How many pages should my CV be?As long as it needs to be. DO NOT be constrained by the 2 page CV that has evolved in society. I've seen examples of 8 point Time Roman fort, squeezed onto 2 pages. Terrible.

My analysis has shown that the average length of most technical CVs is 4.5 pages. Additionally, the agency will add 2 more pages in the form of cover sheets and "consultant notes". Clients therefore, are used to skimming quite large documents (remember the bullet points to keep it simple?).

I placed someone last year with a 17 page CV. Each page described a project that the candidate worked on together with a background on the issues the project faced, the technology and software utilised and exactly what role the candidate played in the project. It was truly a marvelous piece of work. A one-off and in my view, excellent.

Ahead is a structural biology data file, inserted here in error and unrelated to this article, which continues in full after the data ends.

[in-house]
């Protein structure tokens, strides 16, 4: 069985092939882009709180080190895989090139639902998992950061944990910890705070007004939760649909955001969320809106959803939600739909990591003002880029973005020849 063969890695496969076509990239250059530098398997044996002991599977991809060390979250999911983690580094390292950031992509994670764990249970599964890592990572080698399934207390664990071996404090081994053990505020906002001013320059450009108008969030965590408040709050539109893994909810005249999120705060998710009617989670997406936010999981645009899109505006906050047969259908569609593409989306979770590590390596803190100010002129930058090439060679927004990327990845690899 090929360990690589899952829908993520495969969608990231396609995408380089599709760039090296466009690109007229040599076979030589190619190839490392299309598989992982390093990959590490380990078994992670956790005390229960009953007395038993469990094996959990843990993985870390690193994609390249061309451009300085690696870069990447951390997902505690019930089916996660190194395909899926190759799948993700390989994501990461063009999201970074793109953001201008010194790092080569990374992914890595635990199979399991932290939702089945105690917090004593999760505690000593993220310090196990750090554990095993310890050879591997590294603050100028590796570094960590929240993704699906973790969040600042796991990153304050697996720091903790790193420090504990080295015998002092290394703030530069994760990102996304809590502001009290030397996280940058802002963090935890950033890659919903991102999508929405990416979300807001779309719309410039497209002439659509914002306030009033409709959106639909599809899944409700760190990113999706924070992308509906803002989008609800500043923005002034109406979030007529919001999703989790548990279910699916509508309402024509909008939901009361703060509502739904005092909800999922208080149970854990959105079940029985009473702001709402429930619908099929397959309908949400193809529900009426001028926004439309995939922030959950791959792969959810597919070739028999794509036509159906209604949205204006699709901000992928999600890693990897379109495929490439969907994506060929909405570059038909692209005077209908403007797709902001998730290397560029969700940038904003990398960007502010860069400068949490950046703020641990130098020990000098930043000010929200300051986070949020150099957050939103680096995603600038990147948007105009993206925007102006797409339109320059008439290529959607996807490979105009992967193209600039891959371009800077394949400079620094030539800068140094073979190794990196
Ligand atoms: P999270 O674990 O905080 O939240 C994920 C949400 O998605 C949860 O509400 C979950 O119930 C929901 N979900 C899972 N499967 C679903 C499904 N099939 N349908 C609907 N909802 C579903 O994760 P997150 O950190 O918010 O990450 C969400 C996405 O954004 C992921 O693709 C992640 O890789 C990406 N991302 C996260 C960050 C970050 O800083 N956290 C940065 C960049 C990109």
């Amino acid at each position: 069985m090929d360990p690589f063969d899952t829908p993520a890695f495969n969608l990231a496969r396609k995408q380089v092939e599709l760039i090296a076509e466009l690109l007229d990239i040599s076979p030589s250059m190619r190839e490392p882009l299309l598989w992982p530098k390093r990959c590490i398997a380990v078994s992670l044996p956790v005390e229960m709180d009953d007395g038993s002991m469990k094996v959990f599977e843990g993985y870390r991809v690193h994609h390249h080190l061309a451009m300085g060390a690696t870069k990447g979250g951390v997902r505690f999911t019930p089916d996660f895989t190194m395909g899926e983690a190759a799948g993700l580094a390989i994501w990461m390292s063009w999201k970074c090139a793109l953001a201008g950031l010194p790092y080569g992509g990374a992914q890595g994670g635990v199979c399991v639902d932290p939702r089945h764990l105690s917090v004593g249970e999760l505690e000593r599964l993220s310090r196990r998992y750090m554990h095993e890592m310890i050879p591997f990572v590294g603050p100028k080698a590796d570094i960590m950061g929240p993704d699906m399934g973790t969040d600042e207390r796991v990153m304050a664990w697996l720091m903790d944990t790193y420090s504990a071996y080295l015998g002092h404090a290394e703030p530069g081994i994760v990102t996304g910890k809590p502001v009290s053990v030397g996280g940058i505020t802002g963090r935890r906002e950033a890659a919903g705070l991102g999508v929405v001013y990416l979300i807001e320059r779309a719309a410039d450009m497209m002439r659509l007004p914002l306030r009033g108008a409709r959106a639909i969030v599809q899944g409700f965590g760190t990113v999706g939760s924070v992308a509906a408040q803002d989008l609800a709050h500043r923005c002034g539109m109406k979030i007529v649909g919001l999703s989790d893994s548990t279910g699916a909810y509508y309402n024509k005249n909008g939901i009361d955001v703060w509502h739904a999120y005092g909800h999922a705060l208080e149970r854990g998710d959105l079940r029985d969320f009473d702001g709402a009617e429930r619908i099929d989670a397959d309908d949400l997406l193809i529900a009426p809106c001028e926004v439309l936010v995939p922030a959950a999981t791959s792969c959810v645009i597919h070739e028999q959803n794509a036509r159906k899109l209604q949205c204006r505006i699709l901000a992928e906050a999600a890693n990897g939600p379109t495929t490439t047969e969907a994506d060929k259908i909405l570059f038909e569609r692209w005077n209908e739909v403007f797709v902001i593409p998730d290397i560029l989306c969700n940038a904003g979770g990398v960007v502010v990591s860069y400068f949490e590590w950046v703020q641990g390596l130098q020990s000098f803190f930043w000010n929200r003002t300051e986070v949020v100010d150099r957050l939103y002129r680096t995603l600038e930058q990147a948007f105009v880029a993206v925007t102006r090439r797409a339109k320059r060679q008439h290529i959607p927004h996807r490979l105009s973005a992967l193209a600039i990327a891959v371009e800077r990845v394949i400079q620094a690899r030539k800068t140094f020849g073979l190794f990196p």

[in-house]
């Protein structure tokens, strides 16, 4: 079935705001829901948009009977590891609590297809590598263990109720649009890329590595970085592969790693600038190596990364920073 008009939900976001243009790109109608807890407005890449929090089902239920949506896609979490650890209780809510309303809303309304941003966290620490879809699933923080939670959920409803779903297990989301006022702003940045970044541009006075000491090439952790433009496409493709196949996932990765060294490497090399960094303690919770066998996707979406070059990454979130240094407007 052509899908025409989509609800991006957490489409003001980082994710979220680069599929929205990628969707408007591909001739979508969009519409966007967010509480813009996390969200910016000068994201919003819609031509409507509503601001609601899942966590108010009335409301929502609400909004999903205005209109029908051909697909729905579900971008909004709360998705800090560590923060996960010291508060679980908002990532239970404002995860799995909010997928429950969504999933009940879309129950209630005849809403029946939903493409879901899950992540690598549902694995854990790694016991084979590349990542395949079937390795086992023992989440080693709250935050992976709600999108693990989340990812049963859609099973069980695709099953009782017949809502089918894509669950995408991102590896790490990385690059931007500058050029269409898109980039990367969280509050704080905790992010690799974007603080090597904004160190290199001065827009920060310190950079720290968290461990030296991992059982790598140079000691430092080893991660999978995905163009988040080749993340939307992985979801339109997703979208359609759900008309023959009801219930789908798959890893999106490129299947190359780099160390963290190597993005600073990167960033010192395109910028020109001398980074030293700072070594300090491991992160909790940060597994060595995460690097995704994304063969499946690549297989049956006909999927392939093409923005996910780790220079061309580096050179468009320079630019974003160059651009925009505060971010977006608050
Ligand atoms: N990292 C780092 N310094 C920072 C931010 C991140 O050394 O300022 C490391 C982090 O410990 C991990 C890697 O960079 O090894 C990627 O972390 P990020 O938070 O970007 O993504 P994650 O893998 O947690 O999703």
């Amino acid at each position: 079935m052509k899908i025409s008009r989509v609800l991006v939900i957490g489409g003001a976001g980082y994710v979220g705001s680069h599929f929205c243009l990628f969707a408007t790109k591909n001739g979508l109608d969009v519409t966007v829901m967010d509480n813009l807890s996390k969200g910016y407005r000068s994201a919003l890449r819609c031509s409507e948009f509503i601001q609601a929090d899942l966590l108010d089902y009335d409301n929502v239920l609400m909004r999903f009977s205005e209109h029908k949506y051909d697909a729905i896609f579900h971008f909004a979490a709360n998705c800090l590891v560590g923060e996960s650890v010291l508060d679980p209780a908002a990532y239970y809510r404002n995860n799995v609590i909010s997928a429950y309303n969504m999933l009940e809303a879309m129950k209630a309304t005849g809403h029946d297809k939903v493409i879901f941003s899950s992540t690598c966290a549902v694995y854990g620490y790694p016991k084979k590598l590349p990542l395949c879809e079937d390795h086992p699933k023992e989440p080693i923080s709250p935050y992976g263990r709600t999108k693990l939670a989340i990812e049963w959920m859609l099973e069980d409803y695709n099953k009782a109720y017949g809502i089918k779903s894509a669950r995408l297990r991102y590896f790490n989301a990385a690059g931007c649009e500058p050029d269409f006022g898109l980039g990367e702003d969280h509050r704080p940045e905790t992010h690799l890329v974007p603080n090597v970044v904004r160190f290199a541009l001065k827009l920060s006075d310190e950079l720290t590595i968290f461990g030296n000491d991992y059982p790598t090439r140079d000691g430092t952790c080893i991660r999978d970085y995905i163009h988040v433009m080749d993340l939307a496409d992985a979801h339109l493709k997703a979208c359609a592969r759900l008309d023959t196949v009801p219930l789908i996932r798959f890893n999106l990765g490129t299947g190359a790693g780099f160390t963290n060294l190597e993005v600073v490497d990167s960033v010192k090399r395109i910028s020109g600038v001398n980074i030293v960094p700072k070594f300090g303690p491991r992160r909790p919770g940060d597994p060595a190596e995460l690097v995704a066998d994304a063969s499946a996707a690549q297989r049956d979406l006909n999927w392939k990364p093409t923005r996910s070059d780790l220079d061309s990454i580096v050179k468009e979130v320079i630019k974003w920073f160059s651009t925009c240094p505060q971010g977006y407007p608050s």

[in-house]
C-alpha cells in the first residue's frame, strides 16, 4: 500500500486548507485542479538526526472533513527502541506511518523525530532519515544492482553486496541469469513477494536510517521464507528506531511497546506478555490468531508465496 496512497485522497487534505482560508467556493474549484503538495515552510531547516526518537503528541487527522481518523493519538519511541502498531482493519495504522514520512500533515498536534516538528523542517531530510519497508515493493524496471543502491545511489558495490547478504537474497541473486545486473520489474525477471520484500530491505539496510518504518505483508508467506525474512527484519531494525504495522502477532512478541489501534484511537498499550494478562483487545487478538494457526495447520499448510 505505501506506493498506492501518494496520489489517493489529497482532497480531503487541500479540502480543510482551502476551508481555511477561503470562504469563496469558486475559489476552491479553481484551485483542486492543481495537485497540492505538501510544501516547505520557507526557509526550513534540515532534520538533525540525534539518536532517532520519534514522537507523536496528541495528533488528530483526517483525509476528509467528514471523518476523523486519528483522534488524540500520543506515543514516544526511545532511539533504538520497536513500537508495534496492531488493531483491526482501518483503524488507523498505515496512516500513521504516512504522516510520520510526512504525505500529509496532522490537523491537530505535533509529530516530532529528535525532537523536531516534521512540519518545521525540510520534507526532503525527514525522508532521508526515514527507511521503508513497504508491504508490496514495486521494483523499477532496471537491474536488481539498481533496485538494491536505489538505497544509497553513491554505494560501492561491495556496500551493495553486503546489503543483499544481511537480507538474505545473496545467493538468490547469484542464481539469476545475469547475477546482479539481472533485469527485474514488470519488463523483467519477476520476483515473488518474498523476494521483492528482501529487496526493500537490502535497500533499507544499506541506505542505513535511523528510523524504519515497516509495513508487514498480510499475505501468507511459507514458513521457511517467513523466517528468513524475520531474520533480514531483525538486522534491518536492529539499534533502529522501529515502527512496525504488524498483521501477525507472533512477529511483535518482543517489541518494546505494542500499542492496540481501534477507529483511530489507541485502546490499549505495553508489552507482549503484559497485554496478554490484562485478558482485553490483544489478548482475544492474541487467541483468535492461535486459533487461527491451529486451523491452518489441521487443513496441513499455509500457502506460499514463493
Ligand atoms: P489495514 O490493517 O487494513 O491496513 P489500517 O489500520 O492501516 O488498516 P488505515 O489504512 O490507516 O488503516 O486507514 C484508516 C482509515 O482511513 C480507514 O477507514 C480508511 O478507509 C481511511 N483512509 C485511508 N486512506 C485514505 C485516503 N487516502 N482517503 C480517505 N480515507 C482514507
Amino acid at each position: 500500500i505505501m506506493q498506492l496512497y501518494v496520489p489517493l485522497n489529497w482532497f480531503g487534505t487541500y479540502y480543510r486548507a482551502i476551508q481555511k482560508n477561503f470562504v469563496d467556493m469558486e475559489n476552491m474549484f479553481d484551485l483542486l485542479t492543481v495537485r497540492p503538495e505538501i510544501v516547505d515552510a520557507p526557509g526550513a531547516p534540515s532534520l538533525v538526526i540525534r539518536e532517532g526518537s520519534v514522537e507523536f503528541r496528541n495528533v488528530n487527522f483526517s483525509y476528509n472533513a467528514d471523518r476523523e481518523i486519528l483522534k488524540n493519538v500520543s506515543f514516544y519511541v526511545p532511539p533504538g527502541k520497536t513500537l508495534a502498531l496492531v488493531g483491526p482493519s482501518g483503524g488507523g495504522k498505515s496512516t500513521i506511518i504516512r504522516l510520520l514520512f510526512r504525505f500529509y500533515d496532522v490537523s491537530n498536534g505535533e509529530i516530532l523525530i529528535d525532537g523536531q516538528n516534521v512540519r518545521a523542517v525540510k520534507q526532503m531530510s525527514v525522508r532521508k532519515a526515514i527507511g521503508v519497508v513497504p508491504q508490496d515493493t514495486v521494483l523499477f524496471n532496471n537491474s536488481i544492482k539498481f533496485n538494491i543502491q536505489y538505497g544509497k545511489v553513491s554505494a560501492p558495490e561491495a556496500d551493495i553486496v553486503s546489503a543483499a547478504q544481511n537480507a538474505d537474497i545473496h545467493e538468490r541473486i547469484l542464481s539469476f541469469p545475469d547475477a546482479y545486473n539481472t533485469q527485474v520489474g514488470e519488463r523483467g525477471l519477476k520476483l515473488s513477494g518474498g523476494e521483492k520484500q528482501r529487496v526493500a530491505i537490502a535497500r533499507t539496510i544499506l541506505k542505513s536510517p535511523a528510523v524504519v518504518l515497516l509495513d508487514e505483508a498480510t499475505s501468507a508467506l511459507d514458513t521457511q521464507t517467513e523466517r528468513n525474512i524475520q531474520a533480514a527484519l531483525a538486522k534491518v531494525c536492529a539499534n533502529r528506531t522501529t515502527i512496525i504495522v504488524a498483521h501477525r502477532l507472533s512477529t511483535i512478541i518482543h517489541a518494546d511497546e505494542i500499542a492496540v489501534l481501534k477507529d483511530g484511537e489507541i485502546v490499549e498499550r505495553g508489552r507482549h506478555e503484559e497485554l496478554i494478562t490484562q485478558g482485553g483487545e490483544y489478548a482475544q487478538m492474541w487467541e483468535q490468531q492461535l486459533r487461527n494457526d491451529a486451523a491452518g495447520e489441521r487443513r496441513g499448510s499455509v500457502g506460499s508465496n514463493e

Sometimes, the 2-page CV may be suitable. Particularly for senior management applying to a Sunday Times advertised role. But in that case, often the Senior Recruiter would present your details to the client attaching interviewer notes. Outplacement companies insist on 2-page CVs even for technical managers. Why? I don't know.

Remember - the CV gets you through the door - it doesn't actually get the job for you.
3 More than one version
I don't know about you, but I've always known what type of job that I wanted - so I guided my own career along those paths and could therefore write a CV that reflected not only what I had done - but what I was suitable for in the future.